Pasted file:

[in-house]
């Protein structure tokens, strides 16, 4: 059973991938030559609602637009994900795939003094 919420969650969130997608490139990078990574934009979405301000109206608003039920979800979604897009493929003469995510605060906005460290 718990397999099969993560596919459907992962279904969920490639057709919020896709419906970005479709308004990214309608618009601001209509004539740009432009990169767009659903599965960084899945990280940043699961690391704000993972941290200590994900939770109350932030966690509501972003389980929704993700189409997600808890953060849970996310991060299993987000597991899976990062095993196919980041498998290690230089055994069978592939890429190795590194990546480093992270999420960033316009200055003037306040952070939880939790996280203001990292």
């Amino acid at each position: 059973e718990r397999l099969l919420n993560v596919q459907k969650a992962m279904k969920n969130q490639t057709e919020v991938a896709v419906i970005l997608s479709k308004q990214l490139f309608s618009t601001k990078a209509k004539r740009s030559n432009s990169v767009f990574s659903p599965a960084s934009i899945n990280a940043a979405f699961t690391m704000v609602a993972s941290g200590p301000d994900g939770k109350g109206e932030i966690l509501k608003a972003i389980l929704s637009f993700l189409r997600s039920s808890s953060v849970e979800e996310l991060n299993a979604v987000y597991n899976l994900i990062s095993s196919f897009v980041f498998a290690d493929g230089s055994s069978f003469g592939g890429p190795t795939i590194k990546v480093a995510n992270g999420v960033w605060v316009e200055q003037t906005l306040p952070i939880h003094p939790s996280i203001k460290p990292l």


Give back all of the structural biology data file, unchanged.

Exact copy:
[in-house]
């Protein structure tokens, strides 16, 4: 059973991938030559609602637009994900795939003094 919420969650969130997608490139990078990574934009979405301000109206608003039920979800979604897009493929003469995510605060906005460290 718990397999099969993560596919459907992962279904969920490639057709919020896709419906970005479709308004990214309608618009601001209509004539740009432009990169767009659903599965960084899945990280940043699961690391704000993972941290200590994900939770109350932030966690509501972003389980929704993700189409997600808890953060849970996310991060299993987000597991899976990062095993196919980041498998290690230089055994069978592939890429190795590194990546480093992270999420960033316009200055003037306040952070939880939790996280203001990292």
């Amino acid at each position: 059973e718990r397999l099969l919420n993560v596919q459907k969650a992962m279904k969920n969130q490639t057709e919020v991938a896709v419906i970005l997608s479709k308004q990214l490139f309608s618009t601001k990078a209509k004539r740009s030559n432009s990169v767009f990574s659903p599965a960084s934009i899945n990280a940043a979405f699961t690391m704000v609602a993972s941290g200590p301000d994900g939770k109350g109206e932030i966690l509501k608003a972003i389980l929704s637009f993700l189409r997600s039920s808890s953060v849970e979800e996310l991060n299993a979604v987000y597991n899976l994900i990062s095993s196919f897009v980041f498998a290690d493929g230089s055994s069978f003469g592939g890429p190795t795939i590194k990546v480093a995510n992270g999420v960033w605060v316009e200055q003037t906005l306040p952070i939880h003094p939790s996280i203001k460290p990292l």